As 2022 draws to a close, many companies are reassessing their financial strategies as they brace to endure continuing economic headwinds in the coming year.
Private equity (PE) firms are being proactive when it comes to their financial leadership, said Sean Mooney, CEO and founder of “business builders” network for private equity-grade service providers, BluWave.
BluWave, which combines technologies including artificial intelligence (AI) and concierge-like consultative support to serve its over 500 private equity clients, is seeing “tremendous amounts of hiring in the private equity sector,” Mooney, a 20-year PE veteran, said.
In economic times like now, PE firms are moving to ensure they have the support they need in their organizations, “so we're seeing a tremendous amount of interim CFO activity and new hiring activity, in large part because they're bringing in wartime generals in place of peacetime ministers,” Mooney said.
Companies that are searching for new financial leadership may be running up against a number of challenges, including the need to swap out their “peacetime” leaders in favor of executives which have the skill sets necessary to navigate stormy economic seas.
“They need very serious professionals who are cash hawks, and are able to understand the tenor, the pace and the future of a business in a supernatural way,” he said.
The three board meeting problem
Economic stresses are unlikely to ease moving into 2023: The labor market remains tight, and reports by entities such as Fannie Mae are predicting a mild recession will start within the first quarter of the coming year.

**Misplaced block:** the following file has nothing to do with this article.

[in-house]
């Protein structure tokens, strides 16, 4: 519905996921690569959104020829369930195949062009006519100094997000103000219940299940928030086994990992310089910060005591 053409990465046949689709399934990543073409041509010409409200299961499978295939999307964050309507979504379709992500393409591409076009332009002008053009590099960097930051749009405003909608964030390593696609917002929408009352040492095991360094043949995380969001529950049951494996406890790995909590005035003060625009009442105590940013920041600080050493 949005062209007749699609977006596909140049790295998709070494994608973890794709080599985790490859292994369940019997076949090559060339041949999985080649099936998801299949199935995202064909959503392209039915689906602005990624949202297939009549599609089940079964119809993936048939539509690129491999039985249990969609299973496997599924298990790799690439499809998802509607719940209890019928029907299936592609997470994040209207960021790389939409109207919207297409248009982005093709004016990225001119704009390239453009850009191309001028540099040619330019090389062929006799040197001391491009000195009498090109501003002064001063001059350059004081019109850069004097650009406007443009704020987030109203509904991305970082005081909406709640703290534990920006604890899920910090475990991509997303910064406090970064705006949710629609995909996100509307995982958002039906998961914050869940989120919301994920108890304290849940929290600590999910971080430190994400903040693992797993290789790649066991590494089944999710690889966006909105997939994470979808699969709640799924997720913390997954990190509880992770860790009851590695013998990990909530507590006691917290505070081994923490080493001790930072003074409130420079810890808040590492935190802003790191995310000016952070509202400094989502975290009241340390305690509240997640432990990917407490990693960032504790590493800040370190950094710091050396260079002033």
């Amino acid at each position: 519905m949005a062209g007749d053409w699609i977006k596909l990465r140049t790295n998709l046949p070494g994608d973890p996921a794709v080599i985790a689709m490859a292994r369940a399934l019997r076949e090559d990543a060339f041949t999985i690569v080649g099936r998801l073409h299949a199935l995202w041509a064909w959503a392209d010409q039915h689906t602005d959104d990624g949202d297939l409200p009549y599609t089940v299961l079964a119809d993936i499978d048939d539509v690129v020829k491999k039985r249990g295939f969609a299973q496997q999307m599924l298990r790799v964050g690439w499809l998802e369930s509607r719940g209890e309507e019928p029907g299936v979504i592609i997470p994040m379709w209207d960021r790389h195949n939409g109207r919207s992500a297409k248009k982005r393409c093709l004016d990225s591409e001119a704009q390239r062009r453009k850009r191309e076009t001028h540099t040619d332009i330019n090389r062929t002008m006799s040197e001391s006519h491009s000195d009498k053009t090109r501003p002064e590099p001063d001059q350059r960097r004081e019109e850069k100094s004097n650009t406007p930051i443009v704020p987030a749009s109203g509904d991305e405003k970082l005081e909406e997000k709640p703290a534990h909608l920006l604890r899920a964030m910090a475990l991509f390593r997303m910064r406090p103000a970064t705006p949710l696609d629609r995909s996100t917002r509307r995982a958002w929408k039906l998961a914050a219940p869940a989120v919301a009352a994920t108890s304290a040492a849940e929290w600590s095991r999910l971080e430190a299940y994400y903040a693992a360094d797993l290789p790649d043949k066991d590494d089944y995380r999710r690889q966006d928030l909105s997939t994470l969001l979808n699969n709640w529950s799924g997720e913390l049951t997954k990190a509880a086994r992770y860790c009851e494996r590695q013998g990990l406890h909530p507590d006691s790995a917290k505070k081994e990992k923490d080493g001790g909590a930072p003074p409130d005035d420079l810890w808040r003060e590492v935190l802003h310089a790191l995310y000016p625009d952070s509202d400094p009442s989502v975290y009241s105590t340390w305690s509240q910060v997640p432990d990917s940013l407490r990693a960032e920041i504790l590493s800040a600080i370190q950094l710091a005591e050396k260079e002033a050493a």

The Federal Reserve has also continued to raise interest rates in a continued effort to clamp down on soaring prices, with economists predicting inflation in 2023 is unlikely to slow to a rate that would persuade the Fed to reduce borrowing costs very soon.
The need to have a steady hand at the financial wheel during such economic times is one of several factors that could be influencing the surge in hiring for CFOs and other key positions BluWave is observing. While “nobody wants to make that change” in regards to switching up one’s financial leadership, Mooney said, companies that are facing declining numbers, labor challenges and other economic headwinds set to linger in 2023 may be motivated to search for a new CFO to take the helm.
Firms in the private equity space may be responding to what Mooney — during his own days within the space — referred to as the “three-board meeting problem.”
In the first board meeting, the company is beginning to miss numbers, he said. Three months later, conditions are worsening, and the firm is realizing they have a problem. By the third meeting, “you have to do something, because it's gotten so bad,” he said.
Finding the right financial skill set
While private equity firms may tend to act “more proactively and generally a step ahead,” the same challenges are being felt “everywhere,” Mooney said.
“What's happening is the private equity industry, and I think companies in general, are realizing different people are better for different times,” Mooney said of CFO hiring trends.
Bringing in an interim CFO could be one step companies could take as they look to set themselves up to weather a looming economic downturn.
“CFOs are the nerve center of a company,” Mooney said. “They're touching all the data, information, they're highly sought after, even today with layoffs.”
It could take companies six months to “find an A player,” he said, but firms who are seeing wobbling financials also can’t afford to keep on their current track or to have the seat empty for that amount of time, he said.
Firms that need to recast their strategies in the face of a coming recession can also bring in an interim CFO who has the specialized skill set necessary to shepherd the company through the next six to 12 months amid ongoing economic strife, he said. Such a leader is able to minimize cash leakage, knows how to maximize liquidity and is able to “very tactically forecast the business,” he said.